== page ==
“I am really afraid of Myanmar army because they are very evil and they are a ruthless army. Twenty years ago the army tortured my son in my own house. They hit him on the head. He had blood on his head. And so I’m really afraid of them,” said Tiel Song, an elderly woman who sat under the orange plastic wrap of a newly built shelter.

“How long will you be a refugee?” CNN asked Chanalal, Song’s neighbor on this muddy hill.

“As long as the army rules us,” he replies.

The mountains of Chin State, covered with dense forest, surround Camp Victoria.

Beyond the outdoor safety of Camp Victoria, the mountains of Chin State leap into nearly-vertical waves of dense forest. The journey is over mountain passes with small mud tracks.

The local people, many of them experienced hunters, have an edge over the invading armies. They also have a mass intelligence network of their own communities, in which fighters receive live updates of enemy soldiers’ movements from village agents across the state.

But these advantages alone will not help the anti-incumbency forces survive. A deadlock is not a win.

an impossible jungle guerrilla

Entering or exiting chin-controlled territory is a grueling test of endurance. It often involves bouncing back-braking all day along mud-covered tracks behind small motorbikes made by Chinese. These tiny 125cc workhorses are modern-day mules, carrying fighters, ammunition and food to far-flung camps run by the Chinaland Defense Force.

One of these campsites sits close to a forest trail with a small network of bunkers and dorm tents for the CNN volunteers. It could be their home and fighting den for many months to come.

Fearing an attack from Myanmar military, refugee children from villages in Chin state spend time playing homemade checkers.

John Ling dropped his history studies at Yangon University to join the rebellion. Swapping the classroom for a hilltop camp, he is the administrator, or quartermaster, for about 150 other volunteers. A slightly built 22 year old man, Ling is an unlikely jungle guerrilla.

“Aren’t you afraid of being killed?” CNN asks him. “No, because I stand for my country,” he replies – adding that his parents are not worried about him, but are proud of the stand he has taken.

It may be noble – but it is also open-ended.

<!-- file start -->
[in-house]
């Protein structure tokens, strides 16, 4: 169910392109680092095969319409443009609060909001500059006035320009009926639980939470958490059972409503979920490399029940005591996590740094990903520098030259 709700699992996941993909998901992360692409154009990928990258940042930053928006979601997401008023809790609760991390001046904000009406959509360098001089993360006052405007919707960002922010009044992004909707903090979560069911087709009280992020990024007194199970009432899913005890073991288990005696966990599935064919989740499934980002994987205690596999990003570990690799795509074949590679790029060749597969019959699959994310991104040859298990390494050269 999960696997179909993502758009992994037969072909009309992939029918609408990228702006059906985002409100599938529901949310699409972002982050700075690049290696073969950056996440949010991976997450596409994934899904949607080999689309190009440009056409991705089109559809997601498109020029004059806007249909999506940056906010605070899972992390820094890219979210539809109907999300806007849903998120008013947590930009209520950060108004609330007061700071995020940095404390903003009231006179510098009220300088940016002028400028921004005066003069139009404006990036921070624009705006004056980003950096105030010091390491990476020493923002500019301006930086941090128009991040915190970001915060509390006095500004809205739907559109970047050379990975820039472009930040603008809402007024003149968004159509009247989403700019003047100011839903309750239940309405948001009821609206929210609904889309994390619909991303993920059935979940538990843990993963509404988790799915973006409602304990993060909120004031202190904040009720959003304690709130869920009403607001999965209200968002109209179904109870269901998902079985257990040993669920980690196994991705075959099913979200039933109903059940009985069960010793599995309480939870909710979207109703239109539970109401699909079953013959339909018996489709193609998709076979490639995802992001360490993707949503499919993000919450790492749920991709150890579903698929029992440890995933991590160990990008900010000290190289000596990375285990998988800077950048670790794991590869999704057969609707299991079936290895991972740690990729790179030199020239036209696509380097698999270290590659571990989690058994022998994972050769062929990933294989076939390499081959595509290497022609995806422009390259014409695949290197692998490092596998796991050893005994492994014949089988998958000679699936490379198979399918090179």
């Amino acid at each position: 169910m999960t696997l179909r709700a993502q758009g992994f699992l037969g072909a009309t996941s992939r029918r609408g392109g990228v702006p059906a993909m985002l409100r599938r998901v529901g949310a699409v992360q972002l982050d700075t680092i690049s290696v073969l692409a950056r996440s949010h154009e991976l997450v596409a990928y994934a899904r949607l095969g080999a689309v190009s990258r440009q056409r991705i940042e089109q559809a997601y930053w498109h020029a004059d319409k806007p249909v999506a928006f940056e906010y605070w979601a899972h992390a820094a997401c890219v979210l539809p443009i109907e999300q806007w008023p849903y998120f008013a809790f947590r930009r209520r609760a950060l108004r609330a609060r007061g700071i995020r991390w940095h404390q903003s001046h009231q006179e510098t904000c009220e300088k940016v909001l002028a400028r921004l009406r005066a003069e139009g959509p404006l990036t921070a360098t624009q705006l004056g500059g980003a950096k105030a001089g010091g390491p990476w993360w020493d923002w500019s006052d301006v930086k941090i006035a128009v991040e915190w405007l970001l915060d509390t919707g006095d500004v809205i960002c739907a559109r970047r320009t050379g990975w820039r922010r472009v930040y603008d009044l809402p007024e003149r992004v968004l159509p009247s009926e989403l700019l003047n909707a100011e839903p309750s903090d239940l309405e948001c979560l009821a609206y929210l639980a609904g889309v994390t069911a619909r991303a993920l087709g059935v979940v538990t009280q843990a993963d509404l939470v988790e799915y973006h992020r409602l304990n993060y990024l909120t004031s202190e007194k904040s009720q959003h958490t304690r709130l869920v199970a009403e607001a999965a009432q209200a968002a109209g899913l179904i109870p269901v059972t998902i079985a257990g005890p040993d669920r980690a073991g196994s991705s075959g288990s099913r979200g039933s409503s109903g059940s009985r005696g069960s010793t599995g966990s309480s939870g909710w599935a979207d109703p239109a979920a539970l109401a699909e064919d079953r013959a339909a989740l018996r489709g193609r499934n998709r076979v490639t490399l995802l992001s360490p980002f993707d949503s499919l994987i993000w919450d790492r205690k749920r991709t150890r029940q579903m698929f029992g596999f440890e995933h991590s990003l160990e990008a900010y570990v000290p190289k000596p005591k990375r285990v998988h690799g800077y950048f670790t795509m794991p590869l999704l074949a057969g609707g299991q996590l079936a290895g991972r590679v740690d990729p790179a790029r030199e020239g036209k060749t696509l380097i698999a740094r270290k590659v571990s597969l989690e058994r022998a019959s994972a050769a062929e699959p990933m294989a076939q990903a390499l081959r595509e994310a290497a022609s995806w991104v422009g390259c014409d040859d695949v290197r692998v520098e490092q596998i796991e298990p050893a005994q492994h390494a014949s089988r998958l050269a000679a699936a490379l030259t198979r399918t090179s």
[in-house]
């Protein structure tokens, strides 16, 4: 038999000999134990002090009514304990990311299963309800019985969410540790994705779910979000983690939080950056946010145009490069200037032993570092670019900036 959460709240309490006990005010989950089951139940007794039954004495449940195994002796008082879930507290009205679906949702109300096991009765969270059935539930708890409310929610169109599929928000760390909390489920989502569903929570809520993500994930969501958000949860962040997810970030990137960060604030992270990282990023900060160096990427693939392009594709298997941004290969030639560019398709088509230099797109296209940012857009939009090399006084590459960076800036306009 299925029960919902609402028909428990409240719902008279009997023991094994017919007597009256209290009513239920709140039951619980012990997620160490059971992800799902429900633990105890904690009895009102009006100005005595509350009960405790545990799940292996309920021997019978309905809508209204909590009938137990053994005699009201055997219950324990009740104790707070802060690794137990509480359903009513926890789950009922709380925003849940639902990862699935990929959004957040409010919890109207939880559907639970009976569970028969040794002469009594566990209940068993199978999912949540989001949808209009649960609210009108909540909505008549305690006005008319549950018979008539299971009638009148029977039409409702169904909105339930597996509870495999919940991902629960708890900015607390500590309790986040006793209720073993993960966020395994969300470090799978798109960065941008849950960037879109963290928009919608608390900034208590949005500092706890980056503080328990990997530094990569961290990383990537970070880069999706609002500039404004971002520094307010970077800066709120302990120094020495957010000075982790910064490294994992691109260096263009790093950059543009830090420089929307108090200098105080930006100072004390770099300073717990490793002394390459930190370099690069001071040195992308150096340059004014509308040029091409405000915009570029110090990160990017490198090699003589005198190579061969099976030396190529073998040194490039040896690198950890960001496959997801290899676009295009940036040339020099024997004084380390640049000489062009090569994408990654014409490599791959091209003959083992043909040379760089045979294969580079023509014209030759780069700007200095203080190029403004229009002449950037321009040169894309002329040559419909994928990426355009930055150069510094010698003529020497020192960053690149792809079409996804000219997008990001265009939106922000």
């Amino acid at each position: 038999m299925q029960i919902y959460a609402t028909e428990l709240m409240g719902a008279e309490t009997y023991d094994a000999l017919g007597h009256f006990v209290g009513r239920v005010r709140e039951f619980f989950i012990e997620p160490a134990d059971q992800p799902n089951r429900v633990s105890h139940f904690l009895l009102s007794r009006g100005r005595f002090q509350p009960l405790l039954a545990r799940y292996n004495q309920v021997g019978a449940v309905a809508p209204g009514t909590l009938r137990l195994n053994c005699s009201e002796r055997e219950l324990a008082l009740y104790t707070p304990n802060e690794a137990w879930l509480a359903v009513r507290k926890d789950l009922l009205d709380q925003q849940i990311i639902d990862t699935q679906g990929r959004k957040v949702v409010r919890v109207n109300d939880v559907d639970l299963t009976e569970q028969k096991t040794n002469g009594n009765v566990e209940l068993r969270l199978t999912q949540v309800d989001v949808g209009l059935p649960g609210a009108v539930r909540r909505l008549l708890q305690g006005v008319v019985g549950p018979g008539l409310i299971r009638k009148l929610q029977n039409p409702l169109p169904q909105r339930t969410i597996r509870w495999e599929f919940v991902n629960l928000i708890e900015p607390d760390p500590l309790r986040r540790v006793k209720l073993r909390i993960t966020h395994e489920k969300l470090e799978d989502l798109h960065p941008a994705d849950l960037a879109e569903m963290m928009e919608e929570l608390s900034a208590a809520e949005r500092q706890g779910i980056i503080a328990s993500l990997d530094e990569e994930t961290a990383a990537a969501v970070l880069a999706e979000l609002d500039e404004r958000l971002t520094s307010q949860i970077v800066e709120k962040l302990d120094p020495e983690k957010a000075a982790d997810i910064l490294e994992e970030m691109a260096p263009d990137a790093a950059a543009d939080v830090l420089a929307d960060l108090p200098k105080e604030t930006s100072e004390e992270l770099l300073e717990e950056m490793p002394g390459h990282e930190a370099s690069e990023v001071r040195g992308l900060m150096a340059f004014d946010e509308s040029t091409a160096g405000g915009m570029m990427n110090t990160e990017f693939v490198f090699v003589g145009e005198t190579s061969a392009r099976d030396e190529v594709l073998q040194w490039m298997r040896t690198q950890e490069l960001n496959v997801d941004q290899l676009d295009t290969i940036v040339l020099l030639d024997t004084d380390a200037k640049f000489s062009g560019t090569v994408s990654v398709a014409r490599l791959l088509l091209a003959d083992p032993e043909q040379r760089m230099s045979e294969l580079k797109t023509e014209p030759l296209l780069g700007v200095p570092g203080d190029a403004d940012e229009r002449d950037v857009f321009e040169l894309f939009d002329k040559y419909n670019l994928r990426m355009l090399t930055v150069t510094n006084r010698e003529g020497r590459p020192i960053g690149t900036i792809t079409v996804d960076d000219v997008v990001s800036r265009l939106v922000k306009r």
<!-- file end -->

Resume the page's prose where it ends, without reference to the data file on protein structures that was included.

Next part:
The armory is an A-framed tent made of plastic wrap and tree trunks. Its precious materials, dozens of shotguns designed for shooting birds, are lined along each wall. On the floor, a log fire burns to keep moisture out, and the guns go off.

Sukhar, vice-president of the Chin National Front, is adamant that these fighters will soon be supplied with automatic firearms like the AK-47.

“There are international smugglers. … you can get weapons anywhere,” he insists, but it’s unclear how those weapons will be paid for.

“People donate, raise money. So I don’t think money will be a problem.”

Many armed groups in Myanmar have for decades relied on smuggling, especially drugs such as heroin and methamphetamine, to finance their rebels. And the longer they depend on the local population, the more likely the insurgent forces will burden civilians with corruption, security rackets or simple taxation.

The CNF says it believes it is one of the 16 ethnic armies, and hopes for cooperation between them against a common enemy – all in the name of “democracy and federalism”.

Young citizens are beginning to embrace this ideal; It was a thwarting of a democratic future that drove so many youths into the jungles with guns. But the future length of their war, whether they win or lose, may depend less on the youth of the opposition than on the young soldiers and officers sent to fight the National Army.

The fight against the brutality and corruption of the generals who returned to power in February marks the sharpest end of the “young officers’ coup”. The Chin leadership knows this.

Sukhar says, “We are working on it.